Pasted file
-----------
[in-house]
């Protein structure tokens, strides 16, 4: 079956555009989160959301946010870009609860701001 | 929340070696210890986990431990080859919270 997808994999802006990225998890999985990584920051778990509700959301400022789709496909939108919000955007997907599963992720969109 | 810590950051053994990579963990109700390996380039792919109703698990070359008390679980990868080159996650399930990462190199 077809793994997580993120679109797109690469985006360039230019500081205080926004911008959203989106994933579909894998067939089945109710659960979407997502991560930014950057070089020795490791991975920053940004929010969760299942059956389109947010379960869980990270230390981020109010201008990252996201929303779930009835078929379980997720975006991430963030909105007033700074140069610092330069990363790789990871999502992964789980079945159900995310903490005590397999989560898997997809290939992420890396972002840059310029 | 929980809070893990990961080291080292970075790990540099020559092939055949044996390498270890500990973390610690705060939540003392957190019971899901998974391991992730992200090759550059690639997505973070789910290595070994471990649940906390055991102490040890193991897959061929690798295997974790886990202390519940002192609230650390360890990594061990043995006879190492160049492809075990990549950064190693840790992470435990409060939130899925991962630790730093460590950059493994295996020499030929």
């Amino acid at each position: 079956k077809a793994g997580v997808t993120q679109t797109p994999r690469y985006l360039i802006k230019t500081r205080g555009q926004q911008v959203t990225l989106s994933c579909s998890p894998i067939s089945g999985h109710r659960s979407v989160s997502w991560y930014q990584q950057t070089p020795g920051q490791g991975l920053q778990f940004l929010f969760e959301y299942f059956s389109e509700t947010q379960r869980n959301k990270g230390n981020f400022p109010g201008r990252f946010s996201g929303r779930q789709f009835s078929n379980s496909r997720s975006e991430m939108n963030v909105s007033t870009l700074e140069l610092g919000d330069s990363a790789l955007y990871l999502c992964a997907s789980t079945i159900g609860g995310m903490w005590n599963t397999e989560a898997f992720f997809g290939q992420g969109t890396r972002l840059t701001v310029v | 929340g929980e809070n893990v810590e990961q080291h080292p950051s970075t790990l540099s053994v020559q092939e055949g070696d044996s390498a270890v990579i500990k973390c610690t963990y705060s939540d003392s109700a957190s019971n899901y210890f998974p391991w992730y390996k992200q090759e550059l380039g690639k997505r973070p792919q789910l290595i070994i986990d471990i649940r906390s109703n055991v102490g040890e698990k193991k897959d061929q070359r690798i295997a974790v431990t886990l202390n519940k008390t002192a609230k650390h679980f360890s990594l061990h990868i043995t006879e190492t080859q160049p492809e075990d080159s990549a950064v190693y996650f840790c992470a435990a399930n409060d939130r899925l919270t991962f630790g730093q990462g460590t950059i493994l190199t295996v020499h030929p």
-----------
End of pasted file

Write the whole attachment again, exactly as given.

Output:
[in-house]
């Protein structure tokens, strides 16, 4: 079956555009989160959301946010870009609860701001 | 929340070696210890986990431990080859919270 997808994999802006990225998890999985990584920051778990509700959301400022789709496909939108919000955007997907599963992720969109 | 810590950051053994990579963990109700390996380039792919109703698990070359008390679980990868080159996650399930990462190199 077809793994997580993120679109797109690469985006360039230019500081205080926004911008959203989106994933579909894998067939089945109710659960979407997502991560930014950057070089020795490791991975920053940004929010969760299942059956389109947010379960869980990270230390981020109010201008990252996201929303779930009835078929379980997720975006991430963030909105007033700074140069610092330069990363790789990871999502992964789980079945159900995310903490005590397999989560898997997809290939992420890396972002840059310029 | 929980809070893990990961080291080292970075790990540099020559092939055949044996390498270890500990973390610690705060939540003392957190019971899901998974391991992730992200090759550059690639997505973070789910290595070994471990649940906390055991102490040890193991897959061929690798295997974790886990202390519940002192609230650390360890990594061990043995006879190492160049492809075990990549950064190693840790992470435990409060939130899925991962630790730093460590950059493994295996020499030929």
């Amino acid at each position: 079956k077809a793994g997580v997808t993120q679109t797109p994999r690469y985006l360039i802006k230019t500081r205080g555009q926004q911008v959203t990225l989106s994933c579909s998890p894998i067939s089945g999985h109710r659960s979407v989160s997502w991560y930014q990584q950057t070089p020795g920051q490791g991975l920053q778990f940004l929010f969760e959301y299942f059956s389109e509700t947010q379960r869980n959301k990270g230390n981020f400022p109010g201008r990252f946010s996201g929303r779930q789709f009835s078929n379980s496909r997720s975006e991430m939108n963030v909105s007033t870009l700074e140069l610092g919000d330069s990363a790789l955007y990871l999502c992964a997907s789980t079945i159900g609860g995310m903490w005590n599963t397999e989560a898997f992720f997809g290939q992420g969109t890396r972002l840059t701001v310029v | 929340g929980e809070n893990v810590e990961q080291h080292p950051s970075t790990l540099s053994v020559q092939e055949g070696d044996s390498a270890v990579i500990k973390c610690t963990y705060s939540d003392s109700a957190s019971n899901y210890f998974p391991w992730y390996k992200q090759e550059l380039g690639k997505r973070p792919q789910l290595i070994i986990d471990i649940r906390s109703n055991v102490g040890e698990k193991k897959d061929q070359r690798i295997a974790v431990t886990l202390n519940k008390t002192a609230k650390h679980f360890s990594l061990h990868i043995t006879e190492t080859q160049p492809e075990d080159s990549a950064v190693y996650f840790c992470a435990a399930n409060d939130r899925l919270t991962f630790g730093q990462g460590t950059i493994l190199t295996v020499h030929p």